Where Boro’ go, it’s felt like Crawley Town aren’t slow to follow; putting the country’s first two New Towns on the football map. If you want a brief history lesson, Stevenage was the first New Town; getting the green light in November 1946. But next up wasn’t Harlow. Or Basildon, Hatfield or even Peterlee. Nope! It was a little slice of paradise in West Sussex called Crawley – designated in January 1947. So, first two out of the town planning blocks – and, recently, the two New Towns with the highest representation in the football pyramid.
Of course, that’s if you look past Peterborough, Northampton and – not to make it more complicated – Milton Keynes. As we’d all prefer this lesson to end sooner rather than later, these three ‘New Towns’ were part of the third wave in the late 1960s. Anyway, it seems odd to think – but it wasn’t all that long ago when the idea of meeting Crawley Town more times in the Football League than non-league was a fanciful idea. Yet, here we are. And a lot of water under the bridge since a first-ever meeting in the 1988 Knights Floodlit League.
The Red Devils joined us in the Conference in 2004 and then again two steps higher in 2012; repeating our feat of two successive promotions a year after we did it. Being the copycats they are, however, they soon came back down after us.
Crawley Town: The Facts
The Broadfield Stadium
Winfield Way, Crawley, West Sussex, RH11 9RX
We’re the two oldest New Towns on the block. That we now know – if you didn’t already. But our two towns differ is in our footballing history. Boro’ are the third team to represent Stevenage (after Town and Athletic). But the Reds mark their 125th anniversary in 2021. So, we’ve achieved more in a shorter space of time. Well, that’s what we’re taking from this nugget of information. We did reach the Football League before them…
For the Reds, they spent the first half of their story up until this point -> . <- playing exclusively at county or district level. The rollcall includes the West Sussex League; Mid-Sussex League; Brighton, Hove and District League; and the Sussex County League. In 1956, they moved on to the Metropolitan League. And, in 1963, came the club’s decision to up the ante; turning semi-pro and becoming a member of the Southern League.
Why do we know Crawley Town?
Now, their Southern League adventure currently makes up a massive chunk of their more recent history. It was a 41-year association with the competition; only coming to an end in 2004 as the Reds won the title for the first time in their history. It meant promotion to the Nationwide Conference too. Of course, we’d already got to that point; coming through the Isthmian League set-up a decade before and cementing our place among the top non-league teams in the land. But the 2004-5 season wouldn’t be the first time that we’d met…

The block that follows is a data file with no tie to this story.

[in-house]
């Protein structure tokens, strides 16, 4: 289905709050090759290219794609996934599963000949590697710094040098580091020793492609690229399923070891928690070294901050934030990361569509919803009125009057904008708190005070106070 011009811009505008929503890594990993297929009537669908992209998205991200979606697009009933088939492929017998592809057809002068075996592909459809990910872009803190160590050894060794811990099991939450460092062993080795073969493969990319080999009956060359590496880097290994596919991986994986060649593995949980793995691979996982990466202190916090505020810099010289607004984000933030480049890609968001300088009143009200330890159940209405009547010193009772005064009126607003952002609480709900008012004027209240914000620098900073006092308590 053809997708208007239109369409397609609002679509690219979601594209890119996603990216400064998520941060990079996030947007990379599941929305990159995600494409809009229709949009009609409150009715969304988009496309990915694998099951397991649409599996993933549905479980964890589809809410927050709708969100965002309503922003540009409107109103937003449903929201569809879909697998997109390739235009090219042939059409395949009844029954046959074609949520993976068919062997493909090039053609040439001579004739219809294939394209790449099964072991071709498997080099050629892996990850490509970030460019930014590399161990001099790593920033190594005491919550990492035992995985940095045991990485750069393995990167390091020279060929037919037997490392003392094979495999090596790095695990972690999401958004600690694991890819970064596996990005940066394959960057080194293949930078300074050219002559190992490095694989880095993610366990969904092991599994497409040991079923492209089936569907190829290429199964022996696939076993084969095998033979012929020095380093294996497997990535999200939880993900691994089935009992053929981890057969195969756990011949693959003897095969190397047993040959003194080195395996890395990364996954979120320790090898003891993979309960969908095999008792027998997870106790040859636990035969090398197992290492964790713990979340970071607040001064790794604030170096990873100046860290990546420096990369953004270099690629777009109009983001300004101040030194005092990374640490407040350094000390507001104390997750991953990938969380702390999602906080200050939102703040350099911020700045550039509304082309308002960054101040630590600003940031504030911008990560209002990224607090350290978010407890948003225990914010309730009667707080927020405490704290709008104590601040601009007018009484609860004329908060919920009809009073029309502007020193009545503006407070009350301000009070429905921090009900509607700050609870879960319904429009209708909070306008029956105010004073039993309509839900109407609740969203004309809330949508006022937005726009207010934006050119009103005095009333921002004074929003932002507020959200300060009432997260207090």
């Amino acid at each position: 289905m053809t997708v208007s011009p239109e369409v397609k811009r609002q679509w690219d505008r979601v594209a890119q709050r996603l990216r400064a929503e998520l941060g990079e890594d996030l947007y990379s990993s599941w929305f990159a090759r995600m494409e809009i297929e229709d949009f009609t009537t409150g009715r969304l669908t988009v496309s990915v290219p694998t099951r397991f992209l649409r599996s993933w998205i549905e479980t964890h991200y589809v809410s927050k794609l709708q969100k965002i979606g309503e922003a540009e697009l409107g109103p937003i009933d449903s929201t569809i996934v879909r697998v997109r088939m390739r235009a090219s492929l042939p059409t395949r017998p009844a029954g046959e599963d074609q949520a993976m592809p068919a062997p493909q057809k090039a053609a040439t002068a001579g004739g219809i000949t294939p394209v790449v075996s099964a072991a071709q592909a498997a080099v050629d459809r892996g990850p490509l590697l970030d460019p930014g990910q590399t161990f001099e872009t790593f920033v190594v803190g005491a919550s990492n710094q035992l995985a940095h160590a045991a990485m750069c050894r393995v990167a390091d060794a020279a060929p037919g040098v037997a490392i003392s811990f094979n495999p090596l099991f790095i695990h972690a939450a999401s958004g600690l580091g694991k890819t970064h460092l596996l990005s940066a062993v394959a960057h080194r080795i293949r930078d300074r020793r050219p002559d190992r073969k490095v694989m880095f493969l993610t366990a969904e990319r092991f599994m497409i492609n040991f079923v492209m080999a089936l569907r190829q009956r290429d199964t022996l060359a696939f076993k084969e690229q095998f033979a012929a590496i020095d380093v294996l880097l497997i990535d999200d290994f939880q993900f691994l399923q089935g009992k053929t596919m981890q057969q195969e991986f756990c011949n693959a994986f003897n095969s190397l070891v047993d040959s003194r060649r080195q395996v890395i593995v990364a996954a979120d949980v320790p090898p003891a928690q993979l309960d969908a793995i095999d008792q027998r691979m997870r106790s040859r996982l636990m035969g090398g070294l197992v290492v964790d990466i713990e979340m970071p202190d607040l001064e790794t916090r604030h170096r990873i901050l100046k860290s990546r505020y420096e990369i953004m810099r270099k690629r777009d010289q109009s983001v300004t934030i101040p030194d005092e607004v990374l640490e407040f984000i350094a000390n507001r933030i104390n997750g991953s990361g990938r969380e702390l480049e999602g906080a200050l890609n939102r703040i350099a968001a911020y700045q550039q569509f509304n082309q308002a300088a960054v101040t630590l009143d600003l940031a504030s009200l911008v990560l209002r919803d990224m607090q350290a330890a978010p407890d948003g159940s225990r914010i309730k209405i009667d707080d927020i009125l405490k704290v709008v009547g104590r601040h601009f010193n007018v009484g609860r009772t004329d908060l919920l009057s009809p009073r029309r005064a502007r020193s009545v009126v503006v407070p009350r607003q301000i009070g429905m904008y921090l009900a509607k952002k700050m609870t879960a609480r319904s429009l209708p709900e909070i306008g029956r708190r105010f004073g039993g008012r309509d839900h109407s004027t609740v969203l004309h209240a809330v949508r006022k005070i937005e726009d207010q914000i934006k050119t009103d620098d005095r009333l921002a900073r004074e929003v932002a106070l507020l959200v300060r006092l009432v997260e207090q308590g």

In fact, the 1987-8 campaign is when our paths first crossed with the Reds. And it’s fair to say they were the better side back then; on track to end up in sixth in the Southern League Premier Division. In contrast, we were going back down to Vauxhall Opel League Division Two North after a dire second half of the season. And it during that time that our Knights Floodlit League quarter final took us to their old Town Mead ground.
How to get to Crawley Town – Travel Information – Distance: 83 miles
Crawley is a fairly easy trip as long as the M25 decides it’s in a good mood. From where we are in Stevenage, you can go in either direction on the M25. We suggest the counter-clockwise route because it should work out shorter in distance.
Exit at Junction 7 onto the M23 and follow southbound until Junction 11. From here, aim for the town centre on the A23(N). About one mile or so up the road is a roundabout; the car park is off the first exit.
Not for the first time, you’ll be told there is no car parking available at the stadium these days. Wasn’t always the case, we know. But these are the times we live in. But you can use one of the free options that are no more than a few minutes’ walk from the stadium.
It’s more than a mile from the main station in the town. Leaving the station, turn left onto Station Way and walk for 0.2 miles to a level crossing. Turn left again and head down the A2219 Brighton Road. At the junction with Southgate Avenue, turn right. Shortly after, it’s necessary to cross the A23.
You should be able to see the ground from Southgate Avenue on the opposite side of the roundabout.
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